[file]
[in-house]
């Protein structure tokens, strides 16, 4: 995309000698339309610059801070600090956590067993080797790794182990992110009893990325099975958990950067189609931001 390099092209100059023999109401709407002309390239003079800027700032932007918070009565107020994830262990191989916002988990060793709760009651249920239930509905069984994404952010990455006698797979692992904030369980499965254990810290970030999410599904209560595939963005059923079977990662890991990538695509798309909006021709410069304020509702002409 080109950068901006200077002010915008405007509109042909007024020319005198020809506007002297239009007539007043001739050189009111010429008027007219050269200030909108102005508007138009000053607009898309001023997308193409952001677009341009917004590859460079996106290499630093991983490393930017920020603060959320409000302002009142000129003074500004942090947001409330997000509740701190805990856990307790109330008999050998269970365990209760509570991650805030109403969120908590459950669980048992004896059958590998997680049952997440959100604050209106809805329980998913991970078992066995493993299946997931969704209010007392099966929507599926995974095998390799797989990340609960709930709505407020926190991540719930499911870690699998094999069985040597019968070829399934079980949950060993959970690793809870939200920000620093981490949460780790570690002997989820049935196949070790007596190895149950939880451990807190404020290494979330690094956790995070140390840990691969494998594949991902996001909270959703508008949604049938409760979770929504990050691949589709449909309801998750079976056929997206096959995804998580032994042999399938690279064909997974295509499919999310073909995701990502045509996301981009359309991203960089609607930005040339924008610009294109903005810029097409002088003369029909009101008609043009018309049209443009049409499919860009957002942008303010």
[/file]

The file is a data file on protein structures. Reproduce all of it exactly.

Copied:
[in-house]
């Protein structure tokens, strides 16, 4: 995309000698339309610059801070600090956590067993080797790794182990992110009893990325099975958990950067189609931001 390099092209100059023999109401709407002309390239003079800027700032932007918070009565107020994830262990191989916002988990060793709760009651249920239930509905069984994404952010990455006698797979692992904030369980499965254990810290970030999410599904209560595939963005059923079977990662890991990538695509798309909006021709410069304020509702002409 080109950068901006200077002010915008405007509109042909007024020319005198020809506007002297239009007539007043001739050189009111010429008027007219050269200030909108102005508007138009000053607009898309001023997308193409952001677009341009917004590859460079996106290499630093991983490393930017920020603060959320409000302002009142000129003074500004942090947001409330997000509740701190805990856990307790109330008999050998269970365990209760509570991650805030109403969120908590459950669980048992004896059958590998997680049952997440959100604050209106809805329980998913991970078992066995493993299946997931969704209010007392099966929507599926995974095998390799797989990340609960709930709505407020926190991540719930499911870690699998094999069985040597019968070829399934079980949950060993959970690793809870939200920000620093981490949460780790570690002997989820049935196949070790007596190895149950939880451990807190404020290494979330690094956790995070140390840990691969494998594949991902996001909270959703508008949604049938409760979770929504990050691949589709449909309801998750079976056929997206096959995804998580032994042999399938690279064909997974295509499919999310073909995701990502045509996301981009359309991203960089609607930005040339924008610009294109903005810029097409002088003369029909009101008609043009018309049209443009049409499919860009957002942008303010």